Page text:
1. I have said it before and Ill say it again, dont expect much from those “spindles” that they are using there. They are awful. They are just a DC motor with a ER chuck slapped on with set screws. Honestly, a dremel is way better than one of those. We had one at work that came on a little router and it was pretty much instantly tossed and replaced with one of the water cooled spindle/vfd combos that are on ebay. Those are actually pretty good. The VFD is kind of junk but for that price you cant complain much.

    1. Yeah, I’ve borrowed a cnc with that motor from a friend who didn’t even use it once and motor axle broke after about 1m of cuttng in wood. Axle was 6mm, but the bit was only 3mm and didn’t break. Good that motors aren’t that expensive. I can replace it and will never touch it again.

  2. That was so informative [Al Williams].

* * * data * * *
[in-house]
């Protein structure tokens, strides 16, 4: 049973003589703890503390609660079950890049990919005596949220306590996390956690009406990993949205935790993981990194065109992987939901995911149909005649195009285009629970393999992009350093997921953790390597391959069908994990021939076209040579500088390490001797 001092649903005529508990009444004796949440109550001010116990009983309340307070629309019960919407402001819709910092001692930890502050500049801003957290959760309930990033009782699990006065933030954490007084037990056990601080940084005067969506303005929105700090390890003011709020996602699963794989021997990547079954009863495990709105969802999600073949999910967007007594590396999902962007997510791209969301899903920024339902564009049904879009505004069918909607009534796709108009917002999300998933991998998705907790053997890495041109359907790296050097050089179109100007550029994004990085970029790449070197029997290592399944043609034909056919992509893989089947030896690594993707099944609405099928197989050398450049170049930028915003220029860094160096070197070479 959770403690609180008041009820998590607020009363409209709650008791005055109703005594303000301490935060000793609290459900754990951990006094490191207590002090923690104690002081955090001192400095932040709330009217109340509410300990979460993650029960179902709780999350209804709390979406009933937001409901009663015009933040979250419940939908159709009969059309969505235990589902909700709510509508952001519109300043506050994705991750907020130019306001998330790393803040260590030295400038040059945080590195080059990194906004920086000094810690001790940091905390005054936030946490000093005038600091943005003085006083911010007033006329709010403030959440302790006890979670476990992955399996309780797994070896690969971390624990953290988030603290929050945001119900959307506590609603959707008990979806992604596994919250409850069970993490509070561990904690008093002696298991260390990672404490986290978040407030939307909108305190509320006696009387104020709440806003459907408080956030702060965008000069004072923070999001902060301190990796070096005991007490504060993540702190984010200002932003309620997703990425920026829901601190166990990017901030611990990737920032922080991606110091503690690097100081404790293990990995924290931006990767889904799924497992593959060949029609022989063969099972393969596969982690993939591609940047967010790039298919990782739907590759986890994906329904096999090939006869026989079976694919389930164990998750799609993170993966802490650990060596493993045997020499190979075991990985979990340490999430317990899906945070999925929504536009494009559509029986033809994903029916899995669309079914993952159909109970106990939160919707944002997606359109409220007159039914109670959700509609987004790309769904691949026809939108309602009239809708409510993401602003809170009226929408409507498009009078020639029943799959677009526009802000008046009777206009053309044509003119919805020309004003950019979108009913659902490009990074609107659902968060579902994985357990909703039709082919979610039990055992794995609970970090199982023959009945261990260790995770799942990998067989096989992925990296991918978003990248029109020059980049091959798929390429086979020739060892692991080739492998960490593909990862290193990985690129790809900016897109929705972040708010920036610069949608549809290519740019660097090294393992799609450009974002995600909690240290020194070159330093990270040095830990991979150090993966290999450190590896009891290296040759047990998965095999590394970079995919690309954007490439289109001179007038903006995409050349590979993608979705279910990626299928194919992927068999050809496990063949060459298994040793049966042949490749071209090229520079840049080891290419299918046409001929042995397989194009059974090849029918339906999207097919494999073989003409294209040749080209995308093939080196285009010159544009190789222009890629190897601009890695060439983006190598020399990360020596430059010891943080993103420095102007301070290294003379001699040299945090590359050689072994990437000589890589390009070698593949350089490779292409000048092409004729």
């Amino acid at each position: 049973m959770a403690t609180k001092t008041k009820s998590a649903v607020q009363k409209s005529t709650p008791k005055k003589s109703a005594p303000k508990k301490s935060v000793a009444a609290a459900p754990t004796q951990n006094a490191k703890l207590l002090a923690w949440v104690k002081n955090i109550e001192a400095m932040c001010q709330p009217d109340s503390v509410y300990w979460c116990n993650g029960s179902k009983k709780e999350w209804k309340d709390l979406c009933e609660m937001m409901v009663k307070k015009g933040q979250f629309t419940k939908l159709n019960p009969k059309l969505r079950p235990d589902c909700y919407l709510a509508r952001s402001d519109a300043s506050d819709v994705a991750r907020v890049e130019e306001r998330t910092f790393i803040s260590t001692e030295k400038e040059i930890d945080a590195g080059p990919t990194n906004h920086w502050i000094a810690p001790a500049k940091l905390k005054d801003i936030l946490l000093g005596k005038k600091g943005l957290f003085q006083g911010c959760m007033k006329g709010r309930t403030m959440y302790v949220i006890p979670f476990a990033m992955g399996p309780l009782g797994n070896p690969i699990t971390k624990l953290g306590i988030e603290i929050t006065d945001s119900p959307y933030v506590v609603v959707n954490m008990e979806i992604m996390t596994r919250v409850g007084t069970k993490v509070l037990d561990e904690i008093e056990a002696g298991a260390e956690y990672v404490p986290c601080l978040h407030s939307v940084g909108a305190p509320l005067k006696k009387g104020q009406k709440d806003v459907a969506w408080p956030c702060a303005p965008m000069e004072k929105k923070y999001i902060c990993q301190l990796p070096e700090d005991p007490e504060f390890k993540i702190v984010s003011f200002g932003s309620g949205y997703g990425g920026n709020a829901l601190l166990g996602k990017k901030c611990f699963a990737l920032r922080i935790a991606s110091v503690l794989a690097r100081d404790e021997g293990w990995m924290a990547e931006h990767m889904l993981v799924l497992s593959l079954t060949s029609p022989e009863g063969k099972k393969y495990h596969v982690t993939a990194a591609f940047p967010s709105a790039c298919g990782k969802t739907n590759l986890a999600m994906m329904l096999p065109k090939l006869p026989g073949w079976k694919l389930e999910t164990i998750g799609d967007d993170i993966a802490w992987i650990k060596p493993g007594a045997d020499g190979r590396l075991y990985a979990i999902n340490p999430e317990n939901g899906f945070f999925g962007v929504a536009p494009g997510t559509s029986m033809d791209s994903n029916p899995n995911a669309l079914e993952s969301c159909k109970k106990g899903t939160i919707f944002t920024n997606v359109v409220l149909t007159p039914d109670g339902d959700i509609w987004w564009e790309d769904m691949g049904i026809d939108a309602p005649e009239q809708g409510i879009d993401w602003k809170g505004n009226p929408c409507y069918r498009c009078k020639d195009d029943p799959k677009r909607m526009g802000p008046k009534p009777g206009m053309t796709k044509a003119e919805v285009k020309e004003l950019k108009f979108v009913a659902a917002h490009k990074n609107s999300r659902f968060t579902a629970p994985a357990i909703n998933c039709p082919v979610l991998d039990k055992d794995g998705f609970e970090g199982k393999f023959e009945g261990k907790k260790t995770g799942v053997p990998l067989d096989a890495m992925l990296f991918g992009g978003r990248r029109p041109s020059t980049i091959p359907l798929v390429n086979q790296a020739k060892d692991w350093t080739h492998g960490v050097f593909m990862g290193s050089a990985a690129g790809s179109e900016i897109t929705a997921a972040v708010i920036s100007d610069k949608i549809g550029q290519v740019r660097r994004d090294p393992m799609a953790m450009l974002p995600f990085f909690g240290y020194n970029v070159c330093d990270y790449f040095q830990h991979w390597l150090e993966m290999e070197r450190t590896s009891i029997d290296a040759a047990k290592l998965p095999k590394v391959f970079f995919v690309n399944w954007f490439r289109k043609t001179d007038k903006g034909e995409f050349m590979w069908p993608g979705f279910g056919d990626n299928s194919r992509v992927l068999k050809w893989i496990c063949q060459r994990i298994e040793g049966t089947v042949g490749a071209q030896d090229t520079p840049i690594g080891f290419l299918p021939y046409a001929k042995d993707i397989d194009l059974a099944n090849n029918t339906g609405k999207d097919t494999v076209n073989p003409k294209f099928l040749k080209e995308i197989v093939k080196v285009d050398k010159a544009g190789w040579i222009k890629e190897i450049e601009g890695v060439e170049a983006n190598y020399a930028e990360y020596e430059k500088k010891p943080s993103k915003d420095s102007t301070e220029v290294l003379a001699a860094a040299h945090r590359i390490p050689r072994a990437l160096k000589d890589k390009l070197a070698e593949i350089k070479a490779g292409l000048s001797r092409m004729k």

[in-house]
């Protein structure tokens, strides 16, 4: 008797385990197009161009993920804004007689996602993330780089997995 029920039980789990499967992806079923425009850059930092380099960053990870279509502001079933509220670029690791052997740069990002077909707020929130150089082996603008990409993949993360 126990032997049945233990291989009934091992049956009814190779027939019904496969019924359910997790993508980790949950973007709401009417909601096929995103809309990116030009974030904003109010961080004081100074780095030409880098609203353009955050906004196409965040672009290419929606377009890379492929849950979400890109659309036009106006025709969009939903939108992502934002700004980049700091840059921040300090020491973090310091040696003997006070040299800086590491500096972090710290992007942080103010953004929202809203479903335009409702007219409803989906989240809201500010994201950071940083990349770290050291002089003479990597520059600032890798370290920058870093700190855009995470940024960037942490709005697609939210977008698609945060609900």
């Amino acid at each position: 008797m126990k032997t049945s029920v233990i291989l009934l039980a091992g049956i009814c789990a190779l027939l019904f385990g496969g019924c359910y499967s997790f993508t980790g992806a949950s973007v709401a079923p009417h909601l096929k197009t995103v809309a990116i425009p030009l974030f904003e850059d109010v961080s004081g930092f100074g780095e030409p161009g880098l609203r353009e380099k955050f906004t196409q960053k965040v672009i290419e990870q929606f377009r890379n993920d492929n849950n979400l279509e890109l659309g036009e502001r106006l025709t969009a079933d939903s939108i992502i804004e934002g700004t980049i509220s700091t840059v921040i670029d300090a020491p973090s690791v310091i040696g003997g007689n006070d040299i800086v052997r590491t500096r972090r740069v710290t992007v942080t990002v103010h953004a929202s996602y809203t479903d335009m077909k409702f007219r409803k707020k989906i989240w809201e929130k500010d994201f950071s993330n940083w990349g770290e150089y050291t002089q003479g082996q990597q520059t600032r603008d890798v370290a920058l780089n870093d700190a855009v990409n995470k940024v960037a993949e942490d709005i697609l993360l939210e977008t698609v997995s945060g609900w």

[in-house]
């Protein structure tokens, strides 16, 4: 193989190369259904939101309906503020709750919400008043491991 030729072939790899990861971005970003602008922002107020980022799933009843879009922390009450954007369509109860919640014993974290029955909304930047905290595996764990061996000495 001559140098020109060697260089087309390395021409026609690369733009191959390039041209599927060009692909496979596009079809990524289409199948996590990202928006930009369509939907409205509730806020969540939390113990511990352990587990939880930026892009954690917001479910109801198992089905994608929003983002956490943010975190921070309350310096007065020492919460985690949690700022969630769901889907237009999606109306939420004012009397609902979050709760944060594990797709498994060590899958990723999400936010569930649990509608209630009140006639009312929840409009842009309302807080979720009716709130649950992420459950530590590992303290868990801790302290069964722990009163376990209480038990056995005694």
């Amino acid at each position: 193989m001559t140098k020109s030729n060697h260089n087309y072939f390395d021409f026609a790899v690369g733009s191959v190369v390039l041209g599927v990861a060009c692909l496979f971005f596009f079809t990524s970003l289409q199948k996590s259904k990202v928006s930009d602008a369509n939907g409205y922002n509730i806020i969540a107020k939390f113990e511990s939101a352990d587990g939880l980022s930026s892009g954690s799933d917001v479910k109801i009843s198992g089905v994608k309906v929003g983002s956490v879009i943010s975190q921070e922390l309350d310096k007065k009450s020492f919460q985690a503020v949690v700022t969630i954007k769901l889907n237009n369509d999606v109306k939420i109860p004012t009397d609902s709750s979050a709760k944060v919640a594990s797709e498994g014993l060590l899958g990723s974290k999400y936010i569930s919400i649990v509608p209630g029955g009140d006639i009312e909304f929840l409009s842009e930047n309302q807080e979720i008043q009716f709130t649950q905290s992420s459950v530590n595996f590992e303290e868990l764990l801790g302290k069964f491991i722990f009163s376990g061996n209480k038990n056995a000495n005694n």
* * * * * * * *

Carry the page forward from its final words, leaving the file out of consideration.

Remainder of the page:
I am currently making and reciprocated (folded) arc delta to drill holes in PCBs and I wanted to test it’s limits with light milling of wood and hopefully Delrin (Acetal) and even more optimistically 2-3mm sheet aluminium.

    This one video nailed all the issues at once.

    It also give me some faith that another project might work (when I get to it) because I have bought 16mm round linear rails for that, only to discover that more experienced people recommend flat rail.

      1. I’m aware of that project and perhaps some expression that it hasn’t (so far) lived up to peoples expectations.

        My project is being built independently and I don’t have any exceptions except that I learn something from the experience.

        I want(ed) to build a “cost down” an excluding linear rails and ball screws was the main focus. Admittedly I have spent money on other expensive items like planetary reduction gears but I am still with Version 1.0 so I hope (if this succeeds) to reduce cost later.

        I intend for this to have a welded (or alloy brazed base) in the end for rigidity if it is to be used for routing. There will also be improvements in the arm structure but for now this is how it is as I am stuck on the kinematics at the moment because I want the kinematics to be calculated in integer math on an 8-bitter.

        but just to give you some idea – this is how it differs from more common delta configurations –